Pair will showcase individual wares on Nov. 12 at Katz JCC’s Festival of Arts, Books and Culture
The showcase of unique and personal artistic endeavors is an integral part of the 29th annual Katz JCC Festival of Arts, Books and Culture. Judy Okun and Meryl Greene will be appearing on Mon. Nov. 12, at 6 p.m. at the Appel Art Gallery Reception to reveal their creations to the public.
They both spoke with The Sun on a variety of topics relating to their life, inspiration and the art itself. Okun is a professor at West Chester University, while Greene owns M3 Jewels, which specializes in jewelry with international flair.
Talk about your background, education, your early experiences, travel, anything which led you to a love of art.
Judy: Actually, it was all of that. My dad was very artistic, so I inherited that skill from him. Growing up we went on incredible vacations, driving across the country. No, I love travelling, going on different adventures in Canada and the United States. I’ve shown my artistic side since about 3 years old, I could draw things from my memory and imagination.
About 15 years ago, I started working with watercolors, and actually had a watercolor card business at one point. I studied watercolor at Center for the Arts of Southern Jersey in Marlton, taught art classes there and also through the Markeim Arts Center. Much more recently, I began painting with alcohol ink on porcelain.
Meryl: I grew up in Philadelphia and graduated from Temple University’s School of Education where I received a bachelor’s degree in elementary education. I moved to New Jersey and worked as an educator for 34 years. I loved being a teacher, and I retired, I started a professional organizing business. Friends have always told me I had a flair for design. My love of jewelry began when I worked as a buyer for my parents’ jewelry and gift business. I came to appreciate as an art form those exquisite pieces created by skilled artisans using fine materials.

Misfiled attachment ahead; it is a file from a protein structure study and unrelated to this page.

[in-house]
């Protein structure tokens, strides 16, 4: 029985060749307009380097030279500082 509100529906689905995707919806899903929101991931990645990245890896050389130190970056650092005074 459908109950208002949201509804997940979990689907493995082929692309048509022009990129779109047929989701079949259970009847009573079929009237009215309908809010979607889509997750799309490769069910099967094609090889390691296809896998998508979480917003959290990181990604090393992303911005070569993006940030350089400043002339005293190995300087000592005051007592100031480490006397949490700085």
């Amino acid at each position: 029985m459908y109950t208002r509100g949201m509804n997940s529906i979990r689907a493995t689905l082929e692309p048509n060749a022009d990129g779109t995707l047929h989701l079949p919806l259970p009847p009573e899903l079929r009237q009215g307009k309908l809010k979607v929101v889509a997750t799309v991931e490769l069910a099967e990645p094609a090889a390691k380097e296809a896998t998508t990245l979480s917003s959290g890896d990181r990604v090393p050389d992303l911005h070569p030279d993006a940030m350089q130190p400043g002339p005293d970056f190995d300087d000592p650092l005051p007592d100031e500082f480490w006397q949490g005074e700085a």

Who or what are your greatest influences on your respective artforms?
Judy: Teaching geography informs how I paint. Right now I’m focusing on the Antarctic and Australia. Academic settings and personal settings, which may seem somewhat separate, but they do join together in different forms. My sense of adventure is still there.
Meryl: My mother was a great influence in my life. She had an innate appreciation for all things beautiful and she transferred that love of beauty to me. After purchasing several necklaces by the Israeli designer Mariana, I decided to pursue my interest in distinctive jewelry. I decided to do something that was fun and an artistic outlet for me and so, M3Jewels was born.
How did you come to the decision that ceramics and ink would be your form of expression, and why outdoor scenes?
Judy: I noticed people were doing painting with alcohol ink, when I had been working with watercolor. The colors come across so vibrant and luminous. I was able to take one workshop about it, learned all about how it works, how it can move, how to approach it. Fell in love with it, and I was kind of self-taught. It evolved slowly. I started painting on tiles, recently began painting on glass. The majority of work on display at the JCC will be porcelain tiles, but I’m also adding more glass into mix.
Your jewelry comes from the Middle East, East Indies and North America. Was this a result of a love of travel, culture, history, a combination of factors?
Meryl: I love to travel and learn about people from other cultures. History has always intrigued me. I have been fortunate enough to visit Israel, England, Italy, Spain and recently returned from a trip to the Baltic. I wanted to offer jewelry designed by skilled artisans using only the finest materials.
Anything else you feel would add some depth to your profile?
Judy: Last summer, I took a trip to Alaska and the Yukon. Breathtaking. I’ve been to 49 states, just not Hawaii. I should have gone up there sooner. Several of my pieces were inspired by that trip. For now, I’m focused on the western United States, the national parks, Shenandoah as well as Pennsylvania and New York state. I will also be painting scenes from Israel as well in the near future. I’m also open to doing custom work. I plan to make hand-painted ornaments on porcelain for the Christmas season.
Meryl: Being a business owner affords me the opportunity to see beautiful pieces from around the world. Each piece of jewelry that I carry is chosen for its uniqueness and beauty. I display the jewelry artistically to enhance its beauty. Jewelry makes people happy and I get joy out of seeing customers wear and enjoy the pieces that I carry.
Okun started her own company about six months ago, called Agave Artworks. You can find out more by visiting www.agaveartworks.com, or via email at firstname.lastname@example.org. For more information about Greene, visit m3jewels.net or via email at email@example.com
For those interested in attending, there is no cost to the art gallery reception.